rDNA and RNA detection
PCR and qPCR
Many molecular techniques that seek to profile the microbes within a community specifically target ribosomal genes or rDNA (i.e. 16S rDNA, 23S rDNA, rDNA inter-space regions) given the ubiquitous presence of rRNA (i.e. in both viable and non-viable cells) and the conserved nature of these sequences, enabling the ability to distinguish between species and isolates (Ben-Amor et al.,
2007). As brewers are often solely interested in the presence of viable cells, other genes that increase the discriminatory power of these nucleic acid techniques, such as elongation-factor genes or other hop tolerance genes can also be targeted ( Juvonen et al., 2010).
The polymerase chain reaction (PCR) and various adaptations thereof are arguably the most frequently used means of performing targeted- interrogations of the 16S rDNA and target genes of interest (i.e. hop tolerance genes) for BSR LAB (Haakensen et al., 2007; Pittet et al., 2011; Suzuki et al., 2004a,b). Perhaps the most important variation of traditional end-point PCR for beer spoilage
LAB detection is that of the multiplex PCR assay, which is used to interrogate multiple targets at one time. Distinct primers targeting separate genes or regions of interest have been used within both the brewing and wine industry to profile hop tolerance genes and/or to rapidly identify LAB genera and species (Haakensen et al., 2008; Petri et al., 2013; Pfannebecker and Frohlich, 2008). These tests give same-day results, require relatively low expertise to run, and have sensitive detection limits, thus presenting an attractive method for brewery use.
Quantitative PCR (qPCR) usage has increased in brewery application because it allows the rapid quantitation of target DNA at an extremely sensitive level (such as from a single cell) (Bokulich et al., 2012a). The notable drawbacks include the high cost of the initial instrument and software, increased expertise required over conventional PCR, as well as concerns for quantitation accuracy given that the signal output does not discriminate living and non-living cells, and that results are influenced by the target gene copy number. Thus, an appropriately controlled and validated system is critical for drawing accurate conclusions. Since qPCR is not a community-profiling technique, it has limited use in interrogating mixed-culture fermentations or unknown isolates. Nonetheless, qPCR allows for the accurate monitoring of both the presence and quantity of specific populations in the brewing environment, and has notable advantages over other methods in terms of analysis speed and achievable sensitivity. Reverse transcription qPCR (RT-qPCR) assays have also been developed which analyse actively transcribed mRNA content, and thus viable cells, such as for the detection of the BSR LAB hop tolerance genes, though these assays must still be stringently and appropriately controlled (Bergsveinson et al., 2012; Sami et al., 1997b; Haakensen et al., 2007).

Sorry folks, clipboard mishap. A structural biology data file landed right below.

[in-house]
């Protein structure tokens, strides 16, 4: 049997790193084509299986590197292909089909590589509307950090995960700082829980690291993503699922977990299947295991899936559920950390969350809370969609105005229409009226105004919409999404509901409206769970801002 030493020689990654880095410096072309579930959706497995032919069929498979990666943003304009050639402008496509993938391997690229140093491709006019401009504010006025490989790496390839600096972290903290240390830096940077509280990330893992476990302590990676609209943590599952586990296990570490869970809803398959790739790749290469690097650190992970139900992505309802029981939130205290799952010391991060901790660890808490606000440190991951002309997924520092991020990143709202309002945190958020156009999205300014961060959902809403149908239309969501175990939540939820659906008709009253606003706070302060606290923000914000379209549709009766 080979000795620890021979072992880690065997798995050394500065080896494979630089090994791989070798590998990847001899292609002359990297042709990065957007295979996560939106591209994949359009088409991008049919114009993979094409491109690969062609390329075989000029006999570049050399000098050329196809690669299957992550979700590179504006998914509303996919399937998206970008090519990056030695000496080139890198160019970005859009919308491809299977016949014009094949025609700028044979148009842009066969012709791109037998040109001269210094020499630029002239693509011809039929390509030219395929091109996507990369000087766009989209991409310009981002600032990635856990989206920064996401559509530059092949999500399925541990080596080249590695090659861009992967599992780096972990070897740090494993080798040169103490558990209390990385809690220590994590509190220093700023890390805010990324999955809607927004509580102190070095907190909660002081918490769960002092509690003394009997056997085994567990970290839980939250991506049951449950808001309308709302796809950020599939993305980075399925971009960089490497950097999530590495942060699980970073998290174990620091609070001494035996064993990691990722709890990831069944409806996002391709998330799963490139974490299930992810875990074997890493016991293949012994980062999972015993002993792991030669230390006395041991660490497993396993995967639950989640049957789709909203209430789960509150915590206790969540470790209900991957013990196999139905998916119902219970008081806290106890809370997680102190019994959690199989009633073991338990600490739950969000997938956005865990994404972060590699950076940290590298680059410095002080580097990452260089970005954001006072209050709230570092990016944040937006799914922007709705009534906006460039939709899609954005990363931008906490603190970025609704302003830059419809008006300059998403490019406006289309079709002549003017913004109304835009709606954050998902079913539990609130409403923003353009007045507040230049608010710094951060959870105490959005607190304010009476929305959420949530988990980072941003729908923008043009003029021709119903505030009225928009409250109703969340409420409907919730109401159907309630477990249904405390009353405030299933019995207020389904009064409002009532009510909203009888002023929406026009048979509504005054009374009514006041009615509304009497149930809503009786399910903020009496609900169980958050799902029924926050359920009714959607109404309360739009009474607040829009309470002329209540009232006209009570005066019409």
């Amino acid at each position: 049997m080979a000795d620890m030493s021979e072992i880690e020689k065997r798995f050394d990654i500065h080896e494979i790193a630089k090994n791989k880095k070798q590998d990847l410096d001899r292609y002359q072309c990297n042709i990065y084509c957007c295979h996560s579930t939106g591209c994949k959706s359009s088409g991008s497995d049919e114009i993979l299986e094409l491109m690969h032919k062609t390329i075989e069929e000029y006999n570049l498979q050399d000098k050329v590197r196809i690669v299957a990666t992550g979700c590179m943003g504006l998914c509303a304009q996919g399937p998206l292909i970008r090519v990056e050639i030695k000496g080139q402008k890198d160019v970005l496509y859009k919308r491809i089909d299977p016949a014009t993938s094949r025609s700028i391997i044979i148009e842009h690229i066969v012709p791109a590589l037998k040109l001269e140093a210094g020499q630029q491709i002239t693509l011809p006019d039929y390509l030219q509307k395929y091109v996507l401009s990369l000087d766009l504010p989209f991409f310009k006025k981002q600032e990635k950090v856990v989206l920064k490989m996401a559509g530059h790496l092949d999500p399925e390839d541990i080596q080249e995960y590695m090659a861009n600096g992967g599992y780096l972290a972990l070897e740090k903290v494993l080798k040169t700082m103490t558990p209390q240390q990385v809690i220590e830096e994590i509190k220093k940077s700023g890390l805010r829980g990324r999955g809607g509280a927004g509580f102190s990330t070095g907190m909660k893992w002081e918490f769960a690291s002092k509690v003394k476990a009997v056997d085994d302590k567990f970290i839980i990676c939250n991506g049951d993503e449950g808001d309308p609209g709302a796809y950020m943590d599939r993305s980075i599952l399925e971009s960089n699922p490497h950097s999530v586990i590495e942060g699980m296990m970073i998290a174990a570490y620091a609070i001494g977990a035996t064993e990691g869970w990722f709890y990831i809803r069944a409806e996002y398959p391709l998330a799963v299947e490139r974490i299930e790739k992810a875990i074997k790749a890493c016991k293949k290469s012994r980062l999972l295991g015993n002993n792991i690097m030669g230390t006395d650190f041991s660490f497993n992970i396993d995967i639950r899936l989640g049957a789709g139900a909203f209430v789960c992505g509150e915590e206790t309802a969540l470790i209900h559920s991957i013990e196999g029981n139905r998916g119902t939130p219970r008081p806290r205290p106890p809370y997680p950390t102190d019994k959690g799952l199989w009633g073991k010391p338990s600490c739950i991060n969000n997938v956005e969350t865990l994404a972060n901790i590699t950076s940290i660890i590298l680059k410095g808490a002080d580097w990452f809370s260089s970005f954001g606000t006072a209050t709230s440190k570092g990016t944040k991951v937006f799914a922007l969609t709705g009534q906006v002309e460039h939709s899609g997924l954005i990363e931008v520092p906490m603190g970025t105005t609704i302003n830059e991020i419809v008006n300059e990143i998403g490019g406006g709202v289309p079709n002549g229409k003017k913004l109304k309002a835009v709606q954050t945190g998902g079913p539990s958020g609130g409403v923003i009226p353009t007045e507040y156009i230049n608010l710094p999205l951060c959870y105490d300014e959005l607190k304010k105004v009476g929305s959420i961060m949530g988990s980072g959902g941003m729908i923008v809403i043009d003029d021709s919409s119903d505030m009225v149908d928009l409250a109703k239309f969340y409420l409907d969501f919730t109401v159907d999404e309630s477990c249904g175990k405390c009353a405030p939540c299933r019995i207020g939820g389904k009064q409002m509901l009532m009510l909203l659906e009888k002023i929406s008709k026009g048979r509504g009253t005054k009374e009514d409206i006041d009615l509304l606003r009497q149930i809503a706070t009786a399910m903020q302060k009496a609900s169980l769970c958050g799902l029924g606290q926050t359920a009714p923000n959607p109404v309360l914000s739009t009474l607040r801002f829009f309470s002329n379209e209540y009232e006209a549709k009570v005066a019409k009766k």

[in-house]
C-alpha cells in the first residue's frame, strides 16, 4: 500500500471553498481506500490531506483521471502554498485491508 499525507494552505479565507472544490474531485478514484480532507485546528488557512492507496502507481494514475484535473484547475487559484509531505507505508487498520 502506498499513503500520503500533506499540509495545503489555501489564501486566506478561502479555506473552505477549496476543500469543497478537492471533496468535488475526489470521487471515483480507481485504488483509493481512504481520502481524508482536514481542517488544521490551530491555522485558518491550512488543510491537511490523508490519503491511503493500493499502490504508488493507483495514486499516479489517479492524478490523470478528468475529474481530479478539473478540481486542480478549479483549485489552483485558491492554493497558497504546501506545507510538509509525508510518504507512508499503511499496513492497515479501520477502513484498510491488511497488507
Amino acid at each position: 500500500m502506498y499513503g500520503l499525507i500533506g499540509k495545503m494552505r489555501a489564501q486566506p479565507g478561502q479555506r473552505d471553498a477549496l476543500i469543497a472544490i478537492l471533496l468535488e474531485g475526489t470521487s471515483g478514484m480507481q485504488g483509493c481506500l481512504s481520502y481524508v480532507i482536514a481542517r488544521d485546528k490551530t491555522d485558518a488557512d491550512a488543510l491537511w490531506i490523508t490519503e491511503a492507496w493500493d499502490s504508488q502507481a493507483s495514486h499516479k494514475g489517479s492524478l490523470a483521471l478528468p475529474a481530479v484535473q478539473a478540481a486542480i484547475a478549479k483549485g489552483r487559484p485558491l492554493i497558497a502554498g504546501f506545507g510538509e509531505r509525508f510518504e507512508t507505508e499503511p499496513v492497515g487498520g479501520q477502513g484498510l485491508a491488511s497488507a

PCR assays continue to be optimized as the methodology itself evolves. A recent application is droplet digital PCR (ddPCR), which operates on the principle of absolute target quantification without need for internal control genes or excessive reaction replicates (Hindson et al., 2011; Pinheiro et al., 2012). ddPCR was recently used to investigate the copy number of hop tolerance genes within a brewery setting (Bokulich et al., 2015). Though ddPCR is limited in the number of targets it can interrogate, and by its cost, it most certainly can be further developed and applied to investigate gene target distribution and abundance within a brewery or contaminated sample (Hindson et al., 2011).